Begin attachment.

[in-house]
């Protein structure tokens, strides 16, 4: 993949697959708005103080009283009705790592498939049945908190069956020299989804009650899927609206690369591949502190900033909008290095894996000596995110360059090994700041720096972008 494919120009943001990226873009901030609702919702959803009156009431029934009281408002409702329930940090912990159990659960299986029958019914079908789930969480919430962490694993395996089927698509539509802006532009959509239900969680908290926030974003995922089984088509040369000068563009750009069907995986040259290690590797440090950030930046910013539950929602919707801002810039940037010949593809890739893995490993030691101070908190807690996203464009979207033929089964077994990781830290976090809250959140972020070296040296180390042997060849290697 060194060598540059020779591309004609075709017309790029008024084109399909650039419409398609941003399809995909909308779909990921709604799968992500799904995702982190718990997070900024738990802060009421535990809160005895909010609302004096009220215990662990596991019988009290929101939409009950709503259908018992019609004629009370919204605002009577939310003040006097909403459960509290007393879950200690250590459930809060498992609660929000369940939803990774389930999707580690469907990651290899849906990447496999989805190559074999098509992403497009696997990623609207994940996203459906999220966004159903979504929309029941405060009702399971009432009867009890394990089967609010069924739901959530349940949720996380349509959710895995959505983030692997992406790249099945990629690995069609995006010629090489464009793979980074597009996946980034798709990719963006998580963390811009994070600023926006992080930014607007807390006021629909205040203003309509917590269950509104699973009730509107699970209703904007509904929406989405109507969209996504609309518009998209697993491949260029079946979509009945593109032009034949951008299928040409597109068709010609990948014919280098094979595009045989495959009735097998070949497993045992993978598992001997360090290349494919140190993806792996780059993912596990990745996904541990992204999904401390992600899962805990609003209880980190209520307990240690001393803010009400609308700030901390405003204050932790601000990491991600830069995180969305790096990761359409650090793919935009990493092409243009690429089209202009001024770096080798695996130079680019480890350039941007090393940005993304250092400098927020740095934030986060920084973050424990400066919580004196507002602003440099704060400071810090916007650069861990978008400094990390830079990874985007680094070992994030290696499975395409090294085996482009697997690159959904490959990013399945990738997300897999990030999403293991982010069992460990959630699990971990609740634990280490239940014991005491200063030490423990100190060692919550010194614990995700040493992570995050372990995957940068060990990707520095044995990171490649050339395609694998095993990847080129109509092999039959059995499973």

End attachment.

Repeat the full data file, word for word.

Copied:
[in-house]
């Protein structure tokens, strides 16, 4: 993949697959708005103080009283009705790592498939049945908190069956020299989804009650899927609206690369591949502190900033909008290095894996000596995110360059090994700041720096972008 494919120009943001990226873009901030609702919702959803009156009431029934009281408002409702329930940090912990159990659960299986029958019914079908789930969480919430962490694993395996089927698509539509802006532009959509239900969680908290926030974003995922089984088509040369000068563009750009069907995986040259290690590797440090950030930046910013539950929602919707801002810039940037010949593809890739893995490993030691101070908190807690996203464009979207033929089964077994990781830290976090809250959140972020070296040296180390042997060849290697 060194060598540059020779591309004609075709017309790029008024084109399909650039419409398609941003399809995909909308779909990921709604799968992500799904995702982190718990997070900024738990802060009421535990809160005895909010609302004096009220215990662990596991019988009290929101939409009950709503259908018992019609004629009370919204605002009577939310003040006097909403459960509290007393879950200690250590459930809060498992609660929000369940939803990774389930999707580690469907990651290899849906990447496999989805190559074999098509992403497009696997990623609207994940996203459906999220966004159903979504929309029941405060009702399971009432009867009890394990089967609010069924739901959530349940949720996380349509959710895995959505983030692997992406790249099945990629690995069609995006010629090489464009793979980074597009996946980034798709990719963006998580963390811009994070600023926006992080930014607007807390006021629909205040203003309509917590269950509104699973009730509107699970209703904007509904929406989405109507969209996504609309518009998209697993491949260029079946979509009945593109032009034949951008299928040409597109068709010609990948014919280098094979595009045989495959009735097998070949497993045992993978598992001997360090290349494919140190993806792996780059993912596990990745996904541990992204999904401390992600899962805990609003209880980190209520307990240690001393803010009400609308700030901390405003204050932790601000990491991600830069995180969305790096990761359409650090793919935009990493092409243009690429089209202009001024770096080798695996130079680019480890350039941007090393940005993304250092400098927020740095934030986060920084973050424990400066919580004196507002602003440099704060400071810090916007650069861990978008400094990390830079990874985007680094070992994030290696499975395409090294085996482009697997690159959904490959990013399945990738997300897999990030999403293991982010069992460990959630699990971990609740634990280490239940014991005491200063030490423990100190060692919550010194614990995700040493992570995050372990995957940068060990990707520095044995990171490649050339395609694998095993990847080129109509092999039959059995499973």